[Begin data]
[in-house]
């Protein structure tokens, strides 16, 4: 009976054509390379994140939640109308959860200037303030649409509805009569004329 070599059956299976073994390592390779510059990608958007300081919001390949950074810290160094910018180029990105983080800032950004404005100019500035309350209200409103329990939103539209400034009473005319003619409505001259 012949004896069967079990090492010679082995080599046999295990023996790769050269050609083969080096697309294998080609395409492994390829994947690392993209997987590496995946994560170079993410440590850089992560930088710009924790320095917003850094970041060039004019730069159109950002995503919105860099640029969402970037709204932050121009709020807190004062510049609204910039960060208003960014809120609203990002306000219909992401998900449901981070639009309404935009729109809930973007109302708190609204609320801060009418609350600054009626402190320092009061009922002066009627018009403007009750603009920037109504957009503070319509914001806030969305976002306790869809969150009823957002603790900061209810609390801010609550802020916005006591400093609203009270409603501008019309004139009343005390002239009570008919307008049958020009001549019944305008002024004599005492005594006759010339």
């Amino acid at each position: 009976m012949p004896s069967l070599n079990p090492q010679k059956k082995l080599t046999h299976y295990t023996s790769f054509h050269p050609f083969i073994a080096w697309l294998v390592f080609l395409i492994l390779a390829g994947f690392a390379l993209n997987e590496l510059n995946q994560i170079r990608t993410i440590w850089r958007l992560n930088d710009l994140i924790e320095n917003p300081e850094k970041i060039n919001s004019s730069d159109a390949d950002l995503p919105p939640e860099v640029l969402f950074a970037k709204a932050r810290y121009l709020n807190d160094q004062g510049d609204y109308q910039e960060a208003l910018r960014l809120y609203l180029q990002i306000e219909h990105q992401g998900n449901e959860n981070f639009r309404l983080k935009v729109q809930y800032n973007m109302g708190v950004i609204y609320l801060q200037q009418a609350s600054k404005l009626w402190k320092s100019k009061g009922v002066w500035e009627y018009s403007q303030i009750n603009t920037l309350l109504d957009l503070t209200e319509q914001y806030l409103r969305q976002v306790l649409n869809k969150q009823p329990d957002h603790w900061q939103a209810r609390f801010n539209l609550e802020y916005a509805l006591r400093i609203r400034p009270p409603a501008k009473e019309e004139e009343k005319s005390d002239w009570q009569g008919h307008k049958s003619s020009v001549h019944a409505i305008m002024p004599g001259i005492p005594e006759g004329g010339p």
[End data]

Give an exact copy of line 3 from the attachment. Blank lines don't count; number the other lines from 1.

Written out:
């Amino acid at each position: 009976m012949p004896s069967l070599n079990p090492q010679k059956k082995l080599t046999h299976y295990t023996s790769f054509h050269p050609f083969i073994a080096w697309l294998v390592f080609l395409i492994l390779a390829g994947f690392a390379l993209n997987e590496l510059n995946q994560i170079r990608t993410i440590w850089r958007l992560n930088d710009l994140i924790e320095n917003p300081e850094k970041i060039n919001s004019s730069d159109a390949d950002l995503p919105p939640e860099v640029l969402f950074a970037k709204a932050r810290y121009l709020n807190d160094q004062g510049d609204y109308q910039e960060a208003l910018r960014l809120y609203l180029q990002i306000e219909h990105q992401g998900n449901e959860n981070f639009r309404l983080k935009v729109q809930y800032n973007m109302g708190v950004i609204y609320l801060q200037q009418a609350s600054k404005l009626w402190k320092s100019k009061g009922v002066w500035e009627y018009s403007q303030i009750n603009t920037l309350l109504d957009l503070t209200e319509q914001y806030l409103r969305q976002v306790l649409n869809k969150q009823p329990d957002h603790w900061q939103a209810r609390f801010n539209l609550e802020y916005a509805l006591r400093i609203r400034p009270p409603a501008k009473e019309e004139e009343k005319s005390d002239w009570q009569g008919h307008k049958s003619s020009v001549h019944a409505i305008m002024p004599g001259i005492p005594e006759g004329g010339p």